Lone Star Tick

The Lone Star Tick

Amblyomma americanum tick

Lone star tick by US Centers for Disease Control – Division of Vector-Borne Infectious Diseases.

The lone star tick is a common tick that is rapidly expanding throughout the northern and western portions of the country.

These ticks are common in second-growth woodland habitats, especially in areas with exceptional amounts of white-tail deer.


Lone star ticks can be identified by prominent white marks–like a star–on their backs. Both males and females of this species have noticeable white marks, but those on females are much more distinguished. These ticks are often confused for black-legged ticks.

Appearance and Behavior

These ticks prefer damp, shady areas with the tall brush. They are three-host ticks, taking a meal from the blood of three different hosts when they are in their larval, nymphal, and adult stages. 

After feeding on each host, the tick falls to the ground and either molt or lays eggs. These ticks most commonly infect humans as well as large mammals, like cattle or horses.

Lone star ticks begin breeding after a female consumes a blood meal and drops off. In just a few days, each female can lay over 5,000 eggs. Protected areas with high humidity are needed for proper egg development, with eggs hatching in only a few days. 

These ticks are most active on warm days during May and June, but can also emerge on unseasonably warm days in the winter and spring.


Lone star ticks feed on the blood of humans, as well as on the blood of mammals like squirrels, raccoons, dogs, cattle, and horses. These ticks can catch a ride on your skin when you are walking through a brushy area, or can be brought inside on a tick-infested dog or other pet. Ticks on raccoons or other small mammals can become a problem if they enter your home’s crawl space.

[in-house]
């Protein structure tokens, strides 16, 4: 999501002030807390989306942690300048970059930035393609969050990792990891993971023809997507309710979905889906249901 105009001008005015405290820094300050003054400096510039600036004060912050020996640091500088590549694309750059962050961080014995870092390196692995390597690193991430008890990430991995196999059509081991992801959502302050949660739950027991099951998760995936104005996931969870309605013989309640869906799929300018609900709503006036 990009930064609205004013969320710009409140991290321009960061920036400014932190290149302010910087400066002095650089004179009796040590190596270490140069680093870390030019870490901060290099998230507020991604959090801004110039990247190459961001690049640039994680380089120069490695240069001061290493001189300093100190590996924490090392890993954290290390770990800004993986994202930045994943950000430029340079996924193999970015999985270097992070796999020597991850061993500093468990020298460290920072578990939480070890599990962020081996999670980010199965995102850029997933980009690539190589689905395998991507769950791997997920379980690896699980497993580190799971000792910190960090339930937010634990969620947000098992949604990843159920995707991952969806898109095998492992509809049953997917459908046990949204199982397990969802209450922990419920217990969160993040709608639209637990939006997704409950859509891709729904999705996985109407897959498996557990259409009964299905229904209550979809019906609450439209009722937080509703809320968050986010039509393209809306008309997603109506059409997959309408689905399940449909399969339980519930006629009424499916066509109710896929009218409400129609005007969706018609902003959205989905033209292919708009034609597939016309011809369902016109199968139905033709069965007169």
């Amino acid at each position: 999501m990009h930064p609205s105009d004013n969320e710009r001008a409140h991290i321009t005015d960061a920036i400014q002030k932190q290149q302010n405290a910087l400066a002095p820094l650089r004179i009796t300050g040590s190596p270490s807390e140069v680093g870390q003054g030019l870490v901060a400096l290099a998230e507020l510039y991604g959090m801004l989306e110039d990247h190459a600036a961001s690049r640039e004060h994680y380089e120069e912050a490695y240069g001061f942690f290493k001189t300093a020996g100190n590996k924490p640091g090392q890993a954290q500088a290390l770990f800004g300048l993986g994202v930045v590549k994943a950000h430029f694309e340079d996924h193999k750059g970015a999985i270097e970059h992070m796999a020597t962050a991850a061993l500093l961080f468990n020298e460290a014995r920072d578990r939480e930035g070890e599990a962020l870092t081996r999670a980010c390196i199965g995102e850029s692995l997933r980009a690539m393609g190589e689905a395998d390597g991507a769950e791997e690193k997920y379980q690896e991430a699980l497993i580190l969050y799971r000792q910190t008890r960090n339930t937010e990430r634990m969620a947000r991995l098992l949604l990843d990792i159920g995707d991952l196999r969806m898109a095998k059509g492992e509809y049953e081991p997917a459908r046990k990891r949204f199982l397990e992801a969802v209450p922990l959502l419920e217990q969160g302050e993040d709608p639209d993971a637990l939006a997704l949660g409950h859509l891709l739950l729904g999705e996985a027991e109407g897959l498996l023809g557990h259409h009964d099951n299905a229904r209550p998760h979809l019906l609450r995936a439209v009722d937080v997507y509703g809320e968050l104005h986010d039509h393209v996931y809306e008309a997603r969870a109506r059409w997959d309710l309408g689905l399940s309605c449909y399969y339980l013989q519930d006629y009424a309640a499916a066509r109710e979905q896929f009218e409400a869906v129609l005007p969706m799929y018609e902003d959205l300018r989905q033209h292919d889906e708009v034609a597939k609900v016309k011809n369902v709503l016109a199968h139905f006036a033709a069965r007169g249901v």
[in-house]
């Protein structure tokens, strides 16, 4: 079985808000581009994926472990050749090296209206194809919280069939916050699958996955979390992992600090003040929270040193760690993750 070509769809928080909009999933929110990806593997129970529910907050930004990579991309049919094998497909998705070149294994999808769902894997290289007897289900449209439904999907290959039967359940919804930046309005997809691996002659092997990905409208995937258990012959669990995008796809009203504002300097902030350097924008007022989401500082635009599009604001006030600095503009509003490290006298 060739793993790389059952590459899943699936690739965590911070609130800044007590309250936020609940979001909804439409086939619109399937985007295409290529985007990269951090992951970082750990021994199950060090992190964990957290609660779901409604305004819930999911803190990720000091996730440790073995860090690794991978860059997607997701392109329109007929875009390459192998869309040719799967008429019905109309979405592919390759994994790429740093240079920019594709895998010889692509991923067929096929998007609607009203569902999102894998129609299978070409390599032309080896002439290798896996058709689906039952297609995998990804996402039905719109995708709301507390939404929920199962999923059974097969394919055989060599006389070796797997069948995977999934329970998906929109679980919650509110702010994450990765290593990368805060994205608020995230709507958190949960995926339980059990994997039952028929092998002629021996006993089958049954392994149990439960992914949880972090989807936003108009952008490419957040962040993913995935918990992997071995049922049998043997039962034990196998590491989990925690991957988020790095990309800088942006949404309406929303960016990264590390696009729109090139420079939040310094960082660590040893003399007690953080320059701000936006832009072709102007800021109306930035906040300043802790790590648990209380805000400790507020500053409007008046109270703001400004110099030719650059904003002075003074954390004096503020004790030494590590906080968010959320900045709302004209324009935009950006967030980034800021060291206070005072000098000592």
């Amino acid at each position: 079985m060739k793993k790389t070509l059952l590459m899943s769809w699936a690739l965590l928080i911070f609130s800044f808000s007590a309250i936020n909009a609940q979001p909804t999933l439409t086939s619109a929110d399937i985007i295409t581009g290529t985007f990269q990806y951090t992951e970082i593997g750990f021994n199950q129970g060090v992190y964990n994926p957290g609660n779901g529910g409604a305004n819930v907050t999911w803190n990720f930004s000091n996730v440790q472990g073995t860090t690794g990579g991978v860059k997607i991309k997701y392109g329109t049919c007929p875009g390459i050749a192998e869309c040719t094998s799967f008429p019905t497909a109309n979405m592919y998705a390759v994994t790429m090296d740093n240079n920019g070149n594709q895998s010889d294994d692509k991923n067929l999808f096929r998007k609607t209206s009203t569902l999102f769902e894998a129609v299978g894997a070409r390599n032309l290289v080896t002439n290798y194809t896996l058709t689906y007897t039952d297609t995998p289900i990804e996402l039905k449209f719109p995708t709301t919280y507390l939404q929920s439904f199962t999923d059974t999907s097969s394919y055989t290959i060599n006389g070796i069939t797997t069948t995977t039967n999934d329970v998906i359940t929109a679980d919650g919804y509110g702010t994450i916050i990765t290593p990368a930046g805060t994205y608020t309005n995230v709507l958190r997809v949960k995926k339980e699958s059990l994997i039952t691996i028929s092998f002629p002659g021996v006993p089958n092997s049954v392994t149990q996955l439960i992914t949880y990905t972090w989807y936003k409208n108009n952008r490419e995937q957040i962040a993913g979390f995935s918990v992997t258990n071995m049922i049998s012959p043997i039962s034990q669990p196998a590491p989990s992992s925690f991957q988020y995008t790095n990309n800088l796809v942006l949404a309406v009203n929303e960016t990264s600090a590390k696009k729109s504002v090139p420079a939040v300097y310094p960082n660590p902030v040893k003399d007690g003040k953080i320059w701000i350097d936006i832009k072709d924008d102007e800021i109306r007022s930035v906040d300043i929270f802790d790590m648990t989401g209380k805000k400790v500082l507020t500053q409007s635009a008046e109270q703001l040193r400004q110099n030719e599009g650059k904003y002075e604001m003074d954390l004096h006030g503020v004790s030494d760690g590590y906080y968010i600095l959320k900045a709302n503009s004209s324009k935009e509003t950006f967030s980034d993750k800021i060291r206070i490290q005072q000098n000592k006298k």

If you have a lone star tick infestation, or if you notice an excessive amount of these ticks on your skin, make sure you take steps to eliminate them as soon as possible. This will reduce your likelihood of contracting an unpleasant tick-borne illness.

You can eliminate your likelihood of picking up a tick by always wearing long pants and tall socks when walking through wooded areas. Spray your clothing and skin with a DEET-based tick repellant, and avoid especially brushy areas. 

If your lawn has a particularly large tick problem, you can spray an insecticide to get rid of them, although this isn’t recommended as it can damage beneficial insect populations as well. Keep your lawn mowed and tidy to reduce tick habitat as well.

In many cases, you might need to contact a licensed pest control professional to eliminate a massive tick problem for you. These professionals will inspect your lawn for tick-friendly conditions, such as shady spots, tall brush, and excess moisture. 

Then they’ll work to eliminate the infestation through the use of habitat modifications and the potential use of chemical insecticides.

Lone Star Tick Diseases


A Tularemia lesion on the dorsal skin of right hand. Tularemia is caused by the bacterium, Francisella tularensis. Photo: CDC Public Health Image Library. Public Domain.

Many people erroneously believe that lone star ticks cause Lyme disease, although this is not the case. Lone star ticks aren’t known to carry Lyme disease, but can still cause a variety of health problems. 

A lone star tick bite can cause a rash similar to that caused by the Lyme disease virus, and create symptoms such as fatigue and muscle pain. 

Also, these ticks can spread tularemia and southern tick-associated rash illness. These illnesses can be prevented by wearing long-sleeved clothing and covering up any exposed skin.

Tick Articles

[catlist name=”ticks”]